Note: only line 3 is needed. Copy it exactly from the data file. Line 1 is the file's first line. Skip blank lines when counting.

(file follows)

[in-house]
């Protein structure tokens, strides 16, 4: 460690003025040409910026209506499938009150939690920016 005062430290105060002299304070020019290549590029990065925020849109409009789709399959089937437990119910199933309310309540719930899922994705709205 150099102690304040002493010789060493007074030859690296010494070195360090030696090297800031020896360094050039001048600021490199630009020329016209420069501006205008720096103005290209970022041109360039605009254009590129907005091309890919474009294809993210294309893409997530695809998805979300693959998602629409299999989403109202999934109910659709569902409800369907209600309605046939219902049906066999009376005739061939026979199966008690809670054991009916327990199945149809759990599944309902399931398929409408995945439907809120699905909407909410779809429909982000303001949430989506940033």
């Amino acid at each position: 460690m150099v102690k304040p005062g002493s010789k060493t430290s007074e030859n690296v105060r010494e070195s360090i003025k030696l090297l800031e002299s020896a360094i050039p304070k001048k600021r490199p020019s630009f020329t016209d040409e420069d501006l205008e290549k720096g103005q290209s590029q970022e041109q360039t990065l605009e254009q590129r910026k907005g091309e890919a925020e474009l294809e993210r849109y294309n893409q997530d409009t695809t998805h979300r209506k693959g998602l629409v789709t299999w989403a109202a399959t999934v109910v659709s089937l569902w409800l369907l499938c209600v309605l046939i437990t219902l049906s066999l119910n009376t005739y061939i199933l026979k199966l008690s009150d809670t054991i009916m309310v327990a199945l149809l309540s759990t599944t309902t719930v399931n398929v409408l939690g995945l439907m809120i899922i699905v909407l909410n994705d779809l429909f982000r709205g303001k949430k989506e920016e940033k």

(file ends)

């Amino acid at each position: 460690m150099v102690k304040p005062g002493s010789k060493t430290s007074e030859n690296v105060r010494e070195s360090i003025k030696l090297l800031e002299s020896a360094i050039p304070k001048k600021r490199p020019s630009f020329t016209d040409e420069d501006l205008e290549k720096g103005q290209s590029q970022e041109q360039t990065l605009e254009q590129r910026k907005g091309e890919a925020e474009l294809e993210r849109y294309n893409q997530d409009t695809t998805h979300r209506k693959g998602l629409v789709t299999w989403a109202a399959t999934v109910v659709s089937l569902w409800l369907l499938c209600v309605l046939i437990t219902l049906s066999l119910n009376t005739y061939i199933l026979k199966l008690s009150d809670t054991i009916m309310v327990a199945l149809l309540s759990t599944t309902t719930v399931n398929v409408l939690g995945l439907m809120i899922i699905v909407l909410n994705d779809l429909f982000r709205g303001k949430k989506e920016e940033k």